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What is an Archaism?

alex atkins bookshelf wordsIf you have read the Bible, Shakespeare, or legal documents you have encountered them time and time again. Consider the well-known commandment, “Thou shalt not kill” or Polonius’ advice to Hamlet, “To thine own self be true,” or the wedding vow, “With this ring I thee wed.” Which words seem to stand out in the context of contemporary language? I mean, who even speaks like that any more? There are four words that immediately capture our attention: “thou,”  “shalt,” “thine,” and “thee.” A word or a style of writing (or speech) that belongs to an earlier time is known as an archaism (from the Greek archaikos meaning “antiquated” or “ancient”). These antiquated words or phrases, also known as archaic diction, remain in the modern lexicon because they are kept alive by continued use, such as in literature and poetry, as well as legal and religious rituals. Here are some common archaisms we encounter in our daily lives:

albeit

aye

erstwhile

fealty

hath

heretofore

saith

shalt

thee

thine

thou

thy

thyself

whereas

wherefore

whereof

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World of Allusions: Moby Dick

alex atkins bookshelf words“All of us run into (and sometimes use) [allusions], these sideways references that are intended to add color and vigor to language. But they are lost on us if we have forgotten or never knew what they mean,” writes Elizabeth Webber, co-editor of the Merriam-Webster’s Dictionary of Allusions. So that invites the question, when one encounters an allusion in a publication or book, where do we look it up? Most dictionaries, of course, only provide very precise definitions of discrete words, excluding phrases and allusions. Enter the Dictionary of Allusions, which is an absolutely incredible reference work; Webber describes it as “a collection of those tricky allusions that appear without accompanying explanations in our daily reading… The terms come from literature, sports, mythology, Wall Street, history, headlines, Shakespeare, politics, science, standup comics and Sunday comics, and venues from the locker room to the board room.” Today we will turn our attention to the allusion “Moby Dick.”

Many will recognize the title of Herman Melville’s magnum opus, Moby-Dick, considered the Great American Novel, published in 1851. And they may be familiar with its basic plot, told by Ishmael, the sole survivor of the voyage aboard the whaling ship the Pequod: Captain Ahab obsessively pursues the great white whale, Moby-Dick, seeking revenge for the whale that took his leg many years before. In the novel, Moby-Dick functions as a symbol on many levels: cetological, religious, philosophical, ontological, epistemological — to name a few. Similarly, as an allusion, Moby Dick refers to one of several general meanings: the incarnation of evil, an obsessive, perhaps impossible quest (that may result in the pursuer’s death), a representation of God (hidden, mysterious, unknowable, inscrutable), and finally, a representation of unknowable truth or reality.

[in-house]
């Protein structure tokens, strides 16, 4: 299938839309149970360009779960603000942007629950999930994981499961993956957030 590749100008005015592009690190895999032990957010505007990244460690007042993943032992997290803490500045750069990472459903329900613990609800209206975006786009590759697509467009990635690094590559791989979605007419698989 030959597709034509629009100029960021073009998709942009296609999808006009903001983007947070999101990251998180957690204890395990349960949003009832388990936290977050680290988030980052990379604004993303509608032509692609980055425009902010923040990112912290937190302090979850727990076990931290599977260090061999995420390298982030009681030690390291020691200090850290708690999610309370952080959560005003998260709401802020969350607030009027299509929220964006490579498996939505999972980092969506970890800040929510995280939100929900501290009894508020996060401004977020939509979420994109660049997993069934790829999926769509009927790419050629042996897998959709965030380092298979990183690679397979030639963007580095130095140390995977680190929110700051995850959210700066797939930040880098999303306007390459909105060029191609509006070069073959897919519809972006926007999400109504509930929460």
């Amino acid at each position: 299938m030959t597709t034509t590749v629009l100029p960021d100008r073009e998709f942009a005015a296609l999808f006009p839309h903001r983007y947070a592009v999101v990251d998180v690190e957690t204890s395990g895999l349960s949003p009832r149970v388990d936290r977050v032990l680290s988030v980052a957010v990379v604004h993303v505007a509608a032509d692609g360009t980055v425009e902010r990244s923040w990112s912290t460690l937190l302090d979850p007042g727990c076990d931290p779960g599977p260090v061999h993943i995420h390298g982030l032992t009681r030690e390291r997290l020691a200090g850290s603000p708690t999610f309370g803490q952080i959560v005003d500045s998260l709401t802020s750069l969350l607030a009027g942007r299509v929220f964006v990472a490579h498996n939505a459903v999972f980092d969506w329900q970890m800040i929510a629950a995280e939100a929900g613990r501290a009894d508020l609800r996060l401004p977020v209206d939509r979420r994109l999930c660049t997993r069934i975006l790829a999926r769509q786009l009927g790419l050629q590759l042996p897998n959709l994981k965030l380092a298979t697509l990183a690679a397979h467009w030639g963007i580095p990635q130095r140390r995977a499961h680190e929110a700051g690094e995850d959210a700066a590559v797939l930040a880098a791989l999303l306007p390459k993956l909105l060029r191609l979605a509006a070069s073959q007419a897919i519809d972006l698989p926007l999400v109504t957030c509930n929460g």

Now you understand why Moby-Dick is a whale of a tale…

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There’s a Word for That: Palinoia

alex atkins bookshelf wordsWe have all heard that timeless adage “practice makes perfect” a hundred times. Well, did you know there is a more sophisticated way of saying it? The word is palinoia: the compulsive repetition of an act, over and over, until  the act is performed perfectly. Think of the athlete training for the Olympics or a pianist practicing a difficult piece of music. The word is pronounced “pa-li-NOY-ah.” The word is derived from the Latin word palinodia which means “repetition” or “singing over again.” So the next time someone shares that old chestnut, turn to them nonchalantly and ask, “Oh, you mean palinoia, don’t you?”

SHARE THE LOVE: If you enjoyed this post, please help expand the Bookshelf community by sharing with a friend or with your readers. Cheers.

Read related posts: There’s a Word for That: Esprit de l’escalier